Closer to Ottawa, Liberal Mona Fortier held on to the historically safe seat of Ottawa-Vanier, while David McGuinty kept his seat of Ottawa South and Anita Vandenbeld maintained Ottawa West-Nepean.

Marie-France Lalonde kept the riding of Orleans in Liberal hands after quitting her role as MPP for that same riding provincially last month.

Catherine McKenna, who served as environment minister in the last government, also held on to her Ottawa Centre riding.

Earlier in the evening, when the networks began to project a Liberal government, supporters at Trudeau's election night celebration chanted "four more years." Trudeau will be lucky to get that far long before the next election. Something closer to two years is more likely.

Large swathes of the Prairies are seeing a strong Conservative showing, with the party largely sweeping Alberta so far and many parts of Saskatchewan and Manitoba. Of the Conservatives in the West, James Bezan was the first to secure his Manitoba riding of Selkirk-Interlake-Eastman.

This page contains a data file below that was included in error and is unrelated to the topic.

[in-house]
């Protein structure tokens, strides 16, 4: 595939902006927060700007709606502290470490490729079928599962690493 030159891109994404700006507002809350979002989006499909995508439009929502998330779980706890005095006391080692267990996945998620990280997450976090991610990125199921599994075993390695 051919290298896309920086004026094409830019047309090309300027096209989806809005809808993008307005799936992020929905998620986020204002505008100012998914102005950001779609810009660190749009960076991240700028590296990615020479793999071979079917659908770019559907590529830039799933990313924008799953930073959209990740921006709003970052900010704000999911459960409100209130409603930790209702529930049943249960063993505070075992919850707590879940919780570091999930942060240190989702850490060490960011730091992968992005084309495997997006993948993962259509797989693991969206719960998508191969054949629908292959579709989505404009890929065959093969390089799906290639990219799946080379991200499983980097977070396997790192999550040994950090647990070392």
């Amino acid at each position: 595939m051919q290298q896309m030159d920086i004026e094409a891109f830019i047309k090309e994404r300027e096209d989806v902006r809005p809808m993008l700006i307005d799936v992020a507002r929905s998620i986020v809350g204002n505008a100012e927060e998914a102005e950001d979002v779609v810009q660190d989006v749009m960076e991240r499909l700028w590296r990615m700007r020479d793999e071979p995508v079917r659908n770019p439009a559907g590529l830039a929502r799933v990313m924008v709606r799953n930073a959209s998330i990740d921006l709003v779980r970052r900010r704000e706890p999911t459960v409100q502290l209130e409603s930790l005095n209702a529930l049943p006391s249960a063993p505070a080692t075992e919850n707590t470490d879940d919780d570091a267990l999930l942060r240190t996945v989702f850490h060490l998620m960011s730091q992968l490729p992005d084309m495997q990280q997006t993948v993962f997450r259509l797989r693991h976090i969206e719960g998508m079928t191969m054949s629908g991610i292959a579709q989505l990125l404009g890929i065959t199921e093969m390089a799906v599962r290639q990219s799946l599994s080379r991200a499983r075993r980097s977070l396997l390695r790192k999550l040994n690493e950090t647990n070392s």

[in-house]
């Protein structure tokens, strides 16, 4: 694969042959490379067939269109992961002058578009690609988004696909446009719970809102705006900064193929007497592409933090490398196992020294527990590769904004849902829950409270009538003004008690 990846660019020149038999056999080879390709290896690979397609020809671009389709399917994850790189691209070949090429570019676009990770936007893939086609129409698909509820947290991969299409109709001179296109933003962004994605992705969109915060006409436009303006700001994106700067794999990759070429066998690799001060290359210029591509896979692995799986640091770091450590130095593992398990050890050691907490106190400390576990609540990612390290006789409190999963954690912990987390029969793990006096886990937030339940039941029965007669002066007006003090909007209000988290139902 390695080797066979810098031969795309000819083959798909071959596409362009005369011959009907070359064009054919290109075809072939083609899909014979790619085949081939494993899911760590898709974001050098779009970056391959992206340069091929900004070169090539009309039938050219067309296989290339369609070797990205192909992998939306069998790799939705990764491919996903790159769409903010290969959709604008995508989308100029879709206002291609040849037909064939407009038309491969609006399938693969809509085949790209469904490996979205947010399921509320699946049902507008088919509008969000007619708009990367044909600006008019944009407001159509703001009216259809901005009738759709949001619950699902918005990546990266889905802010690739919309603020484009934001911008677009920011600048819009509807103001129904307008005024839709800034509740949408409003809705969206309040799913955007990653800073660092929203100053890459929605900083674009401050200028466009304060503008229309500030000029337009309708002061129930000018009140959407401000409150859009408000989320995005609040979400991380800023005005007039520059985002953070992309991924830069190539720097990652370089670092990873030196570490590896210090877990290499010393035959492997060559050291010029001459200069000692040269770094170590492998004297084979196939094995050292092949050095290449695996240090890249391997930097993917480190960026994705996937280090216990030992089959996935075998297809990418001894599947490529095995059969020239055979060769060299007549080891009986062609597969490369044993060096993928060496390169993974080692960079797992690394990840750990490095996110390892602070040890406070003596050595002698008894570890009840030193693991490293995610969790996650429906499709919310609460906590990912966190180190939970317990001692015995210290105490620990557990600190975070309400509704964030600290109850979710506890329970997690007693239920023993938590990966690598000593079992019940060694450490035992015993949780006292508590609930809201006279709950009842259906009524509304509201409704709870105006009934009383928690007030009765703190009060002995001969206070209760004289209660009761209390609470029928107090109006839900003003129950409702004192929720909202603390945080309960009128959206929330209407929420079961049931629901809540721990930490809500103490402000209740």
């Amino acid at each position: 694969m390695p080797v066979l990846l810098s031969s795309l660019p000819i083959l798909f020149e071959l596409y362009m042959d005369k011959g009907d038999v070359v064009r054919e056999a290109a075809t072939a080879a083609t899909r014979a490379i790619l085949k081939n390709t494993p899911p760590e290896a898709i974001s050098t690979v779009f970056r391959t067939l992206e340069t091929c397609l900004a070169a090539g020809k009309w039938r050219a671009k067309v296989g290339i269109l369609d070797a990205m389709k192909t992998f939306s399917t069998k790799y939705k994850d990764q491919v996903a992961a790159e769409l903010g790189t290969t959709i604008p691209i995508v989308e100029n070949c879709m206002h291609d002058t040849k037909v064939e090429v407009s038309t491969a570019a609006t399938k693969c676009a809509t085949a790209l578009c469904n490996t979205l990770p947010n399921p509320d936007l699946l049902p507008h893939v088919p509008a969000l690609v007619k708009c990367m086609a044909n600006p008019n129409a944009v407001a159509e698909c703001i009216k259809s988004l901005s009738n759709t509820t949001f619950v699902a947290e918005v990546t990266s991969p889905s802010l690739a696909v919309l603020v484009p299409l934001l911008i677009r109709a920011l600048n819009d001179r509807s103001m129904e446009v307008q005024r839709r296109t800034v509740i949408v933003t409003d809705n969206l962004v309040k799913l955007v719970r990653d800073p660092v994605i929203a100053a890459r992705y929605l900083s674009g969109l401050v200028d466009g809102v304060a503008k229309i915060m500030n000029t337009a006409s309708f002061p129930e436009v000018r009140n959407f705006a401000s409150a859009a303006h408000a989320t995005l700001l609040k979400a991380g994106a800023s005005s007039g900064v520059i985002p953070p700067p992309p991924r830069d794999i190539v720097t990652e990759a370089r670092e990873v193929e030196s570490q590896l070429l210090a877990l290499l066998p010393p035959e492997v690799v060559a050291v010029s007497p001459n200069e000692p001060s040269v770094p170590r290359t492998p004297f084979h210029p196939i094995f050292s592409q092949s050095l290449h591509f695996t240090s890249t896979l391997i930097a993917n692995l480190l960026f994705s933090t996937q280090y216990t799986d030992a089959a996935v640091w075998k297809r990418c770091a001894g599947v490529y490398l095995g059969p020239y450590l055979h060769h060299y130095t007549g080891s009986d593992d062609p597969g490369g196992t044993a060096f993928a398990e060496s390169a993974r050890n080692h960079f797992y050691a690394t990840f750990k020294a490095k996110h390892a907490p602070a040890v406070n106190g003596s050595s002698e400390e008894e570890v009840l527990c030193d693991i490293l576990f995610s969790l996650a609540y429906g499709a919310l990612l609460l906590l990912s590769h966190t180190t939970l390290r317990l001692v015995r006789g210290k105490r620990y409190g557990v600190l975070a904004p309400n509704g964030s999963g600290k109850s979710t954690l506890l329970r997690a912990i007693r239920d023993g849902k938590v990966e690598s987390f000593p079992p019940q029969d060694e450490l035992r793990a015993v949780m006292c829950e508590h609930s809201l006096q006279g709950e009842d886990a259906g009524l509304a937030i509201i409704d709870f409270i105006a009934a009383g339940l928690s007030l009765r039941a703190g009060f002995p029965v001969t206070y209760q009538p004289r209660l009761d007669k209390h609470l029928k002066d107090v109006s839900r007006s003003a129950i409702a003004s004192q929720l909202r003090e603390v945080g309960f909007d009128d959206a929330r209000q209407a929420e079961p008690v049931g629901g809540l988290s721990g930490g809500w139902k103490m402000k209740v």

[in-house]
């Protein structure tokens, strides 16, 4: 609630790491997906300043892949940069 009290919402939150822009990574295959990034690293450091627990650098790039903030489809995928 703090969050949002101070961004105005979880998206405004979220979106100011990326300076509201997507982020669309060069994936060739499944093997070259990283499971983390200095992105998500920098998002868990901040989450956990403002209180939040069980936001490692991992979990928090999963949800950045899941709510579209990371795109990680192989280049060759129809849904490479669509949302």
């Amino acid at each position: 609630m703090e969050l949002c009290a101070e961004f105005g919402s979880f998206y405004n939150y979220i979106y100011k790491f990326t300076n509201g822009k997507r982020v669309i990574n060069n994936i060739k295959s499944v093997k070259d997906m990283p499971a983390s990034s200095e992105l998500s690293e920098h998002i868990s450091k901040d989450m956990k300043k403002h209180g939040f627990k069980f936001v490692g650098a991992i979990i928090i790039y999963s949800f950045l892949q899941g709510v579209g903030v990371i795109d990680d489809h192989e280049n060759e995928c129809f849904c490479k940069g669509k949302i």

By those recent standards, this is an incredible victory for the Liberal Party. By any measure, a victory is preferable to the alternative. This one will have seismic impacts on the short-term and long-term future of federal policy in this country — not least for climate policy.

The major upset in Saskatchewan came in the defeat of veteran Liberal cabinet minister Ralph Goodale, who had represented Regina-Wascana for 26 years.

He should now resolve to stop doing that — but it has to be acknowledged that Trudeau has come through on multiple occasions when the odds did not seem to be in his favour. His resilience — or the durability of his connection with the public — should not be underestimated.

Conservative Candice Bergan also kept her Manitoba seat while incumbent Conservatives Larry Maguire, Dan Mazier, Robert Kitchen, Glen Motz, Ted Falk, Cathay Wagantall, John Barlow and Arnold Viersen also kept theirs in that province and in Alberta and Saskatchewan.

The Liberals were locked out of Wild Rose country entirely, losing their Edmonton Centre seat held by Randy Boissonnault as well as Edmonton Mill Woods, which had been held by Amarjeet Sohi, who served as natural resources minister.